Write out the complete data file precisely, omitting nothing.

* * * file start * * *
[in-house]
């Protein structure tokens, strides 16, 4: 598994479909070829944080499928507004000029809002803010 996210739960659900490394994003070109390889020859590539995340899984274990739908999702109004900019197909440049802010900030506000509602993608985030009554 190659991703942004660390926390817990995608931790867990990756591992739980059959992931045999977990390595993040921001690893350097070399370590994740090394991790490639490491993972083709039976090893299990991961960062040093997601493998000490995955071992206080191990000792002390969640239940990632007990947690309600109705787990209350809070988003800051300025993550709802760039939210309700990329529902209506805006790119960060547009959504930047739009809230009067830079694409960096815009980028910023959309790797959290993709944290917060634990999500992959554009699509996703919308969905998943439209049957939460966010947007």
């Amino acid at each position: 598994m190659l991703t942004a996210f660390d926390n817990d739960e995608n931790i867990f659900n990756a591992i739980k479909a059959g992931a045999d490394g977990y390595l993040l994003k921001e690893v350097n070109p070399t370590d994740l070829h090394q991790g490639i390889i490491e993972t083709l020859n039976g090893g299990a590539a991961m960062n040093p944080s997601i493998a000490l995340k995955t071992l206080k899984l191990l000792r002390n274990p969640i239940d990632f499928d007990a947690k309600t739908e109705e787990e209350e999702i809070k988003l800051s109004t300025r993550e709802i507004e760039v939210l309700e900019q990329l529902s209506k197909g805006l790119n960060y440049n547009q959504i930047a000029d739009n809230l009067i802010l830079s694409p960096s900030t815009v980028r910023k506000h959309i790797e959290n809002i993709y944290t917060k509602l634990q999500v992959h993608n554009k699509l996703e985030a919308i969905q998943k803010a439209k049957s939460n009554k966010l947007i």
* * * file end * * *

[in-house]
């Protein structure tokens, strides 16, 4: 598994479909070829944080499928507004000029809002803010 996210739960659900490394994003070109390889020859590539995340899984274990739908999702109004900019197909440049802010900030506000509602993608985030009554 190659991703942004660390926390817990995608931790867990990756591992739980059959992931045999977990390595993040921001690893350097070399370590994740090394991790490639490491993972083709039976090893299990991961960062040093997601493998000490995955071992206080191990000792002390969640239940990632007990947690309600109705787990209350809070988003800051300025993550709802760039939210309700990329529902209506805006790119960060547009959504930047739009809230009067830079694409960096815009980028910023959309790797959290993709944290917060634990999500992959554009699509996703919308969905998943439209049957939460966010947007």
């Amino acid at each position: 598994m190659l991703t942004a996210f660390d926390n817990d739960e995608n931790i867990f659900n990756a591992i739980k479909a059959g992931a045999d490394g977990y390595l993040l994003k921001e690893v350097n070109p070399t370590d994740l070829h090394q991790g490639i390889i490491e993972t083709l020859n039976g090893g299990a590539a991961m960062n040093p944080s997601i493998a000490l995340k995955t071992l206080k899984l191990l000792r002390n274990p969640i239940d990632f499928d007990a947690k309600t739908e109705e787990e209350e999702i809070k988003l800051s109004t300025r993550e709802i507004e760039v939210l309700e900019q990329l529902s209506k197909g805006l790119n960060y440049n547009q959504i930047a000029d739009n809230l009067i802010l830079s694409p960096s900030t815009v980028r910023k506000h959309i790797e959290n809002i993709y944290t917060k509602l634990q999500v992959h993608n554009k699509l996703e985030a919308i969905q998943k803010a439209k049957s939460n009554k966010l947007i």